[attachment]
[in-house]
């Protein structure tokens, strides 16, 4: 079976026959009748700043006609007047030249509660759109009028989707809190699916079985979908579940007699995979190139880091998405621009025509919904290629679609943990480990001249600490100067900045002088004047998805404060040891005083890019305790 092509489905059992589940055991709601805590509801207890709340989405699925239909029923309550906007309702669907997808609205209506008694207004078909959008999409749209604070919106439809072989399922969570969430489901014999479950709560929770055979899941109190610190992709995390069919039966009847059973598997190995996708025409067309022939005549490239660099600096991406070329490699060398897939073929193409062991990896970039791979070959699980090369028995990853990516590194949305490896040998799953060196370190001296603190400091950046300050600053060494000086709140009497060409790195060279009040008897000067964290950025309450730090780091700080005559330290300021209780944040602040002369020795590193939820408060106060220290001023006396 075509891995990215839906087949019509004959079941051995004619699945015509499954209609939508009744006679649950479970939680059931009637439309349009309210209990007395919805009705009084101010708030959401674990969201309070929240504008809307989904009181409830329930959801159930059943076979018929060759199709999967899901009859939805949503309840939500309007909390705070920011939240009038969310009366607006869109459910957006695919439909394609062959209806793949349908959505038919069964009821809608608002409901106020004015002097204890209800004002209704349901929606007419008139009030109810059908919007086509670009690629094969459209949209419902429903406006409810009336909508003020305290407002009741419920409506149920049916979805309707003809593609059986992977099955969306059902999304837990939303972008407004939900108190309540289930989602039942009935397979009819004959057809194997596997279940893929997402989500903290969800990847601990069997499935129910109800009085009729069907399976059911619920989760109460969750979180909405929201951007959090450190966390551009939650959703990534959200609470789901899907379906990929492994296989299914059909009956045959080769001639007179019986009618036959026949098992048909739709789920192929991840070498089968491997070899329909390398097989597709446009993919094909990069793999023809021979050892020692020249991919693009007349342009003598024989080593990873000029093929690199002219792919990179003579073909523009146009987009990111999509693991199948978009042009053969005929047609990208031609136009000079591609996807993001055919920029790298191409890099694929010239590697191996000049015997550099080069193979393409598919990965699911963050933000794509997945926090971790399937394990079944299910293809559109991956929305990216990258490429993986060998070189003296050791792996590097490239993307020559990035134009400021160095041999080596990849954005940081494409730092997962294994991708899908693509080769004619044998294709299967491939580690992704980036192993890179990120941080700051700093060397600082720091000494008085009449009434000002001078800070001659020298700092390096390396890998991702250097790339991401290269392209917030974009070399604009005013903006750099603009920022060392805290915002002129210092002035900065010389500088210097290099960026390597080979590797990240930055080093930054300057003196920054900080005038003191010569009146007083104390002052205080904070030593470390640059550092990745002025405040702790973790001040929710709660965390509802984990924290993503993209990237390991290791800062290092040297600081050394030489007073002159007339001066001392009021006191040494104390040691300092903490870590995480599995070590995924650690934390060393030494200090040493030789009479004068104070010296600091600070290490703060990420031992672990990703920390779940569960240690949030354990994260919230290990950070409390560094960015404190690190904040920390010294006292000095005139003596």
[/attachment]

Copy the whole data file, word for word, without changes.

[in-house]
């Protein structure tokens, strides 16, 4: 079976026959009748700043006609007047030249509660759109009028989707809190699916079985979908579940007699995979190139880091998405621009025509919904290629679609943990480990001249600490100067900045002088004047998805404060040891005083890019305790 092509489905059992589940055991709601805590509801207890709340989405699925239909029923309550906007309702669907997808609205209506008694207004078909959008999409749209604070919106439809072989399922969570969430489901014999479950709560929770055979899941109190610190992709995390069919039966009847059973598997190995996708025409067309022939005549490239660099600096991406070329490699060398897939073929193409062991990896970039791979070959699980090369028995990853990516590194949305490896040998799953060196370190001296603190400091950046300050600053060494000086709140009497060409790195060279009040008897000067964290950025309450730090780091700080005559330290300021209780944040602040002369020795590193939820408060106060220290001023006396 075509891995990215839906087949019509004959079941051995004619699945015509499954209609939508009744006679649950479970939680059931009637439309349009309210209990007395919805009705009084101010708030959401674990969201309070929240504008809307989904009181409830329930959801159930059943076979018929060759199709999967899901009859939805949503309840939500309007909390705070920011939240009038969310009366607006869109459910957006695919439909394609062959209806793949349908959505038919069964009821809608608002409901106020004015002097204890209800004002209704349901929606007419008139009030109810059908919007086509670009690629094969459209949209419902429903406006409810009336909508003020305290407002009741419920409506149920049916979805309707003809593609059986992977099955969306059902999304837990939303972008407004939900108190309540289930989602039942009935397979009819004959057809194997596997279940893929997402989500903290969800990847601990069997499935129910109800009085009729069907399976059911619920989760109460969750979180909405929201951007959090450190966390551009939650959703990534959200609470789901899907379906990929492994296989299914059909009956045959080769001639007179019986009618036959026949098992048909739709789920192929991840070498089968491997070899329909390398097989597709446009993919094909990069793999023809021979050892020692020249991919693009007349342009003598024989080593990873000029093929690199002219792919990179003579073909523009146009987009990111999509693991199948978009042009053969005929047609990208031609136009000079591609996807993001055919920029790298191409890099694929010239590697191996000049015997550099080069193979393409598919990965699911963050933000794509997945926090971790399937394990079944299910293809559109991956929305990216990258490429993986060998070189003296050791792996590097490239993307020559990035134009400021160095041999080596990849954005940081494409730092997962294994991708899908693509080769004619044998294709299967491939580690992704980036192993890179990120941080700051700093060397600082720091000494008085009449009434000002001078800070001659020298700092390096390396890998991702250097790339991401290269392209917030974009070399604009005013903006750099603009920022060392805290915002002129210092002035900065010389500088210097290099960026390597080979590797990240930055080093930054300057003196920054900080005038003191010569009146007083104390002052205080904070030593470390640059550092990745002025405040702790973790001040929710709660965390509802984990924290993503993209990237390991290791800062290092040297600081050394030489007073002159007339001066001392009021006191040494104390040691300092903490870590995480599995070590995924650690934390060393030494200090040493030789009479004068104070010296600091600070290490703060990420031992672990990703920390779940569960240690949030354990994260919230290990950070409390560094960015404190690190904040920390010294006292000095005139003596």